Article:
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Updated from 12:56 p.m. EDT

Citing disappointing sales in North America,

Hyperion Solutions


warned Friday that it would likely report weaker-than-anticipated revenue and a net loss for the latest quarter, sending the software maker's stock price plunging.

Hyperion Solutions attributed the expected shortfall in its fiscal first quarter results to a lack of "sales-force focus" and poor execution, saying nothing about corporate demand for its software that analyzes electronic-business initiatives and supply-chain data.

The Sunnyvale, Calif.-based company said it expected total revenue of $110 million to $115 million as well as a net loss when it announces its quarterly results, scheduled for Oct. 24. Analysts had predicted a profit of 15 cents a share, according to

First Call/Thomson Financial


"After two solid quarters, it's like after half time we came out of the locker room a bit flat," Jeff Rodek, chairman and chief executive of Hyperion, told analysts in a conference call Friday. "And maybe even a bit overconfident."

Shares of Hyperion, which was formed after the 1998 merger between

Hyperion Software


Arbor Software

, finished Friday regular trading down $7.38, or 38%, at $12. The stock is down more than 80% from its 52-week high of $65, which was reached in March.

Hyperion's business analysis software, aimed at improving efficiency and identifying profit opportunities and performance problems for companies doing business online, is used by a range of companies, from computer maker

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Analysts had mixed views about the outlook for Hyperion. Jon Moody, an analyst at

BB&T Capital Markets

, said that although many Internet companies have scaled back their spending, leading brick-and-mortar companies to pull the reins back on their Internet projects as well, the appetite for Hyperion's services should remain strong.

"The whole trend toward e-business is certainly going to happen," said Moody, who had forecast total revenue of $128 million and earnings of 14 cents a share for the fiscal first quarter ending Sept. 30. Moody has rated Hyperion's stock a strong buy, and his firm has not done any underwriting for the company.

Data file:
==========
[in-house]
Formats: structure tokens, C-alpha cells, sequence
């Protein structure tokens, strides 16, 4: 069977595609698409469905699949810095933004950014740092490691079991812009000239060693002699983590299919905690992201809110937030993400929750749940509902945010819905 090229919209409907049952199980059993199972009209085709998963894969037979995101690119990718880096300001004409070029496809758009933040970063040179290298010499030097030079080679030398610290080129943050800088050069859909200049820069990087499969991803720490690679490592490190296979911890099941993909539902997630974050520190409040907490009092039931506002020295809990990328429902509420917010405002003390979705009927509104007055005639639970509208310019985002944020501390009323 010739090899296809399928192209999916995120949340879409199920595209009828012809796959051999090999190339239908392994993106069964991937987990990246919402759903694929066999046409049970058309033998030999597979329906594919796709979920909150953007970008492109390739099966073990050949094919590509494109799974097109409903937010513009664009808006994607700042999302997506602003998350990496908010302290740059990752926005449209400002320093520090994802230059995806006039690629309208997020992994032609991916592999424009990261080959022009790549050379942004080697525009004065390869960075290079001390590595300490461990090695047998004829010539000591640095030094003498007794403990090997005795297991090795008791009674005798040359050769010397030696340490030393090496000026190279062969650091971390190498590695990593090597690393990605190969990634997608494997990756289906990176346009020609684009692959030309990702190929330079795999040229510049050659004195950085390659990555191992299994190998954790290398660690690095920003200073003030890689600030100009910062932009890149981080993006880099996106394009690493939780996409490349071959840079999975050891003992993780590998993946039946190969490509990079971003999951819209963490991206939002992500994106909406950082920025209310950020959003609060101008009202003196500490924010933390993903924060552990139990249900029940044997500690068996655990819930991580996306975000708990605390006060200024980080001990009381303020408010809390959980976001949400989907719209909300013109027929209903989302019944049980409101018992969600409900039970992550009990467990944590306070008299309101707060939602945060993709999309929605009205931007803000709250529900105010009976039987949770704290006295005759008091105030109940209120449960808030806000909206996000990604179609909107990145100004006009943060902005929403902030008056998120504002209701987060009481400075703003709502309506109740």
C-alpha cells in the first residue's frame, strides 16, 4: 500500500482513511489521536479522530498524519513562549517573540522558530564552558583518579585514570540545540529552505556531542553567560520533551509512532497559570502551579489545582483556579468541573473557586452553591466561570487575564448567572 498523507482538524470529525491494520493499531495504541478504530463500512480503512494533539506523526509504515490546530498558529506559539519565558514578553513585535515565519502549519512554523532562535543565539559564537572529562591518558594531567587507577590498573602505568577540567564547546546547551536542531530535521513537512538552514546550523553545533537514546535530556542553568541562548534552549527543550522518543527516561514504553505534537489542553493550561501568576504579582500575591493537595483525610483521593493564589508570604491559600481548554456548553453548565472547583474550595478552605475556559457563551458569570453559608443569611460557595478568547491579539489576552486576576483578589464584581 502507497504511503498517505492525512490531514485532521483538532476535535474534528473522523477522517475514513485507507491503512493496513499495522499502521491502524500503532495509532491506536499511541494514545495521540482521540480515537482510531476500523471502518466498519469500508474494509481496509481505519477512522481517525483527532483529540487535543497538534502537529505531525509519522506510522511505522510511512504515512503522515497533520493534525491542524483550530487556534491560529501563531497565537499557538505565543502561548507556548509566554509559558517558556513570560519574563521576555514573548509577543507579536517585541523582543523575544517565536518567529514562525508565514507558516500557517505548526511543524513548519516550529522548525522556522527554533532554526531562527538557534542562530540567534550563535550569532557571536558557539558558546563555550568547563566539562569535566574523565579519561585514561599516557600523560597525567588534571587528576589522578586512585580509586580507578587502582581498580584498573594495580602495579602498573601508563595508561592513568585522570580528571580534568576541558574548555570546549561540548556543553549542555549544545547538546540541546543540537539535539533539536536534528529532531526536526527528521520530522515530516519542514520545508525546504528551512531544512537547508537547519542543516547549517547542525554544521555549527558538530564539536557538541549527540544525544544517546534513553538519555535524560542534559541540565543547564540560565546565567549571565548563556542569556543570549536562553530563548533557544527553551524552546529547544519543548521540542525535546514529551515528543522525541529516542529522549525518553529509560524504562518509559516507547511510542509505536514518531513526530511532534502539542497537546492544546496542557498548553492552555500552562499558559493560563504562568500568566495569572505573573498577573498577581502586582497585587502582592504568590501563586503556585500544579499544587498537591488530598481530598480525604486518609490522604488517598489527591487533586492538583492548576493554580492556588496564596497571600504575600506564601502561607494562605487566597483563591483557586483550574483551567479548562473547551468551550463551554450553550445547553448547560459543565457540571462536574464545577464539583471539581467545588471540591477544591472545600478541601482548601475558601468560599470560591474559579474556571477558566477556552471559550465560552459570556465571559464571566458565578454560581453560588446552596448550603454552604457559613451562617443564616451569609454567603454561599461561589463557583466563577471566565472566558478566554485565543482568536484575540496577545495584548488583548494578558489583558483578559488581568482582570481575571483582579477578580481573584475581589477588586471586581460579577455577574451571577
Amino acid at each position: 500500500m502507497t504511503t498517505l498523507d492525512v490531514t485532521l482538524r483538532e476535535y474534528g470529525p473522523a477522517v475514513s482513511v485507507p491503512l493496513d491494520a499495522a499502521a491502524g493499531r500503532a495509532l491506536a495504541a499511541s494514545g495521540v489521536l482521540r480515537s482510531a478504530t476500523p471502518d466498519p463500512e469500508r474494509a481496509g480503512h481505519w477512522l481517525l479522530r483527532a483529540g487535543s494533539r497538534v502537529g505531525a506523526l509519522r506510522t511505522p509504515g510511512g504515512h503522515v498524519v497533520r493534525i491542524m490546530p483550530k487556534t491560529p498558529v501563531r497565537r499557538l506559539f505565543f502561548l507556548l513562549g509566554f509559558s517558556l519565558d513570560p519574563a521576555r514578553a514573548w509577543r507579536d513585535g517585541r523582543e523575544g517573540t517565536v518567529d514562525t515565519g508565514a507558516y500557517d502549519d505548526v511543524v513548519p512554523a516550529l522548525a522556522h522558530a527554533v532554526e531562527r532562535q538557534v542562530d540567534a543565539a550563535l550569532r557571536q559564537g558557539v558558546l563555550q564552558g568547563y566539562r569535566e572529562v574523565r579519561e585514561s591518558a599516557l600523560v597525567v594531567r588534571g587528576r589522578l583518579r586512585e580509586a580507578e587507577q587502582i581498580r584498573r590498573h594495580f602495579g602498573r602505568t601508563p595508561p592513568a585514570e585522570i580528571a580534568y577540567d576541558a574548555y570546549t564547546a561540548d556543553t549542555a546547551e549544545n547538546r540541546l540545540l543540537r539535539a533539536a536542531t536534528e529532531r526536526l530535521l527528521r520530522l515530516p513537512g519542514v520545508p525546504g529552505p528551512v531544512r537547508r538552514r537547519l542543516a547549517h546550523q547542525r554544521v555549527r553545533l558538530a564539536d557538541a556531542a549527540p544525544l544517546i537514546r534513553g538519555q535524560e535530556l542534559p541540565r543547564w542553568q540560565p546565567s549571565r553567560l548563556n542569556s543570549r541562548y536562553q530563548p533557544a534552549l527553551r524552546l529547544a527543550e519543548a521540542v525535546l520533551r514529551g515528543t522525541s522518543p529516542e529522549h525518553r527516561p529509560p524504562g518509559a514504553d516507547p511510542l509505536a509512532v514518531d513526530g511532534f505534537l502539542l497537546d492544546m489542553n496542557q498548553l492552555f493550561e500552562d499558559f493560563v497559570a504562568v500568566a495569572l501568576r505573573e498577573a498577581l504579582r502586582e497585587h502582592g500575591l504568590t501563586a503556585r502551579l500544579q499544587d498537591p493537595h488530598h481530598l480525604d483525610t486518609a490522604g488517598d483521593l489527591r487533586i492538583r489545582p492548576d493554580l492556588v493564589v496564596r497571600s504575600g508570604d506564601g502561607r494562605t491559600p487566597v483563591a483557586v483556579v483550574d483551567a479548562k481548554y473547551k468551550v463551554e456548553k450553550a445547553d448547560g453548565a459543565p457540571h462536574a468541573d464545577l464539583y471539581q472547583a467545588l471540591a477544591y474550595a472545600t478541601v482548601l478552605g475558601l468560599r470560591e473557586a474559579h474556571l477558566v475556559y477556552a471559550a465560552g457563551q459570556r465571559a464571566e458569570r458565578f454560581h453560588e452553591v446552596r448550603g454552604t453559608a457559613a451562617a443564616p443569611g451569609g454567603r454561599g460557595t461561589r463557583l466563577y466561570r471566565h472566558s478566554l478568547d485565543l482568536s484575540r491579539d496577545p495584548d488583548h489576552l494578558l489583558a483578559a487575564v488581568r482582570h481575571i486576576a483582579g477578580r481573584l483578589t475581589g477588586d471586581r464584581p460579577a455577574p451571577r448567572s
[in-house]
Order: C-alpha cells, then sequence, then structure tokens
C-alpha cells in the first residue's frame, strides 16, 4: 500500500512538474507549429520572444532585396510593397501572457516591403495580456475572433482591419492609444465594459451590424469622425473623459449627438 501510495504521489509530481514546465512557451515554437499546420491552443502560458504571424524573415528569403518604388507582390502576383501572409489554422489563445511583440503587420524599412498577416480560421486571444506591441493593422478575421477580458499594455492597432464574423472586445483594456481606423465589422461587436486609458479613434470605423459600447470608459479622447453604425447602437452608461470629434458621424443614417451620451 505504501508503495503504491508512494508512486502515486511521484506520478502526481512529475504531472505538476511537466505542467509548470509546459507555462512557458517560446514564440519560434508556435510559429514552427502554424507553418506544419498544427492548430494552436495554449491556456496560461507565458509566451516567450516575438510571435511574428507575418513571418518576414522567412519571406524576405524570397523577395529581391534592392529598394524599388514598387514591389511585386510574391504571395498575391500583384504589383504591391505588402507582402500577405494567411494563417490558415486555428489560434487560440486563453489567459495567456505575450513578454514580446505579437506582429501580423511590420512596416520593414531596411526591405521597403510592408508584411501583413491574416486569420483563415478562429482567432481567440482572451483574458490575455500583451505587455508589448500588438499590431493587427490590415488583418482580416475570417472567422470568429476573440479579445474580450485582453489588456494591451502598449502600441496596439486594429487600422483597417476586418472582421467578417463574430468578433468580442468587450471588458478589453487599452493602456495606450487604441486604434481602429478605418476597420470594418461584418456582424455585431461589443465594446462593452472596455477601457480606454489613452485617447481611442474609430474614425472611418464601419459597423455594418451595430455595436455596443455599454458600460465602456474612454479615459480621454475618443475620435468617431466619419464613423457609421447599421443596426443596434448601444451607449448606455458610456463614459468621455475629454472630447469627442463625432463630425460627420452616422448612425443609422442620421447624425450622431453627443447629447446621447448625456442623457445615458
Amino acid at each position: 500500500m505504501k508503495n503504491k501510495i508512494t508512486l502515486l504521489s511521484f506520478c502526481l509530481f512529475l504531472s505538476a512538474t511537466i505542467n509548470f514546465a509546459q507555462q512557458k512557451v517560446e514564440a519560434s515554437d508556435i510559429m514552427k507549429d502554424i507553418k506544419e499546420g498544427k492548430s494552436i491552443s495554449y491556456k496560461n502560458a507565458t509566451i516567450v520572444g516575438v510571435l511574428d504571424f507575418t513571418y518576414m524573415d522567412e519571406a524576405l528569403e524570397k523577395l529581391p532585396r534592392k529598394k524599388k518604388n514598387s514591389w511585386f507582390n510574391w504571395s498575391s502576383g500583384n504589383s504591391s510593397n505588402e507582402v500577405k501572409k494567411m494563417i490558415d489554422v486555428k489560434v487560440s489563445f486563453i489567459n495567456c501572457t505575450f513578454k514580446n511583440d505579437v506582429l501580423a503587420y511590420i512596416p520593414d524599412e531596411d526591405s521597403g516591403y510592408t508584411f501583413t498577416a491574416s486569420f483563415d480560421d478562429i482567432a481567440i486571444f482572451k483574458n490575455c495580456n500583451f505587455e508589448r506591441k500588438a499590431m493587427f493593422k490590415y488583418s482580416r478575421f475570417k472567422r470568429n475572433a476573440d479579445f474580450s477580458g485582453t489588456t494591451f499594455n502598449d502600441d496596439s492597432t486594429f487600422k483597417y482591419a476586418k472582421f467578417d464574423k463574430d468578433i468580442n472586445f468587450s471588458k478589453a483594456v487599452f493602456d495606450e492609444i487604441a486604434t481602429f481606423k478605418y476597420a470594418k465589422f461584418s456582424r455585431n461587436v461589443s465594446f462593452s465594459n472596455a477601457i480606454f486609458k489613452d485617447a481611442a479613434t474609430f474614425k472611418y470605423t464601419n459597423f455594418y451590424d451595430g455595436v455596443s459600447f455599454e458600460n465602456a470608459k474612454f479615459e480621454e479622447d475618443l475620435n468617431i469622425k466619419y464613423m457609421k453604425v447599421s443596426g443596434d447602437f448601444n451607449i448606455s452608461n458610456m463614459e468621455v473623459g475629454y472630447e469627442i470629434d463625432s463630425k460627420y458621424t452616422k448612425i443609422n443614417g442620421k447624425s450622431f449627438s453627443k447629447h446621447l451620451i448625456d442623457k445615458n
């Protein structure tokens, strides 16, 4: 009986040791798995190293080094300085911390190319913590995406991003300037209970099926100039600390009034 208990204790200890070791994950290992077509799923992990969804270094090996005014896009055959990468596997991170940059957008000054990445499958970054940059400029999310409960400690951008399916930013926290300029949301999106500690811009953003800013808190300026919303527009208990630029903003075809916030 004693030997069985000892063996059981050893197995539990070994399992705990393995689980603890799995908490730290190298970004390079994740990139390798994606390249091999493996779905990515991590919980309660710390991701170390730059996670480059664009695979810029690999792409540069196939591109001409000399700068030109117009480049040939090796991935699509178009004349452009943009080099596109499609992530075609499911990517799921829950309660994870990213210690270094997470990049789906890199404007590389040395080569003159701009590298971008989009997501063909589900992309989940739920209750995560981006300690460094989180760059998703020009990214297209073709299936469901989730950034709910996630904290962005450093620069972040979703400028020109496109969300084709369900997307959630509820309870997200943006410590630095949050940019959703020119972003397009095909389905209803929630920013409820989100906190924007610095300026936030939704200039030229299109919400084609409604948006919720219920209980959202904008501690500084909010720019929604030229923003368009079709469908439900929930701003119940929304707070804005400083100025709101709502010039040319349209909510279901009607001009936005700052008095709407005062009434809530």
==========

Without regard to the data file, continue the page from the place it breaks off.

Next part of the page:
Hyperion's Rodek suggested in the conference call that the widely discussed slowdown in the dot-com sector would not badly hurt the company because its base of roughly 6,000 customers is very diverse. "We're not overly reliant on one segment," he stressed.

Gary Abbott, who follows Hyperion for

Punk Ziegel & Co.

, said the company's current problems were largely internal, although some broader issues, like a slowing economy, could begin to affect demand for Hyperion's software.

"I would say at this point it's more of a micro issue," said Abbott, who has rated the stock a buy. "But you have to wonder if this is foreshadowing something else. When there's a sickness going around, the weakest members of society catch it first."

Despite pessimistic expectations, "we believe that our business strategy is sound, and that our difficulties were primarily in execution," Rodek said in a statement.

Rodek said the company would have a "more complete picture" of its financial situation after making a thorough analysis over the next three weeks, and added that "as CEO he was ultimately responsible" for allowing the company to miss its revenue targets.

Seeking to reassure analysts, Rodek also said his company had taken steps to address the sales-force problems and that senior management would gather next week to discuss the issue.

"They're analyzing their performance right now," said Abbott, whose firm has not done any underwriting for Hyperion. "They wanted to tell the world, but they didn't have the detail that investors need."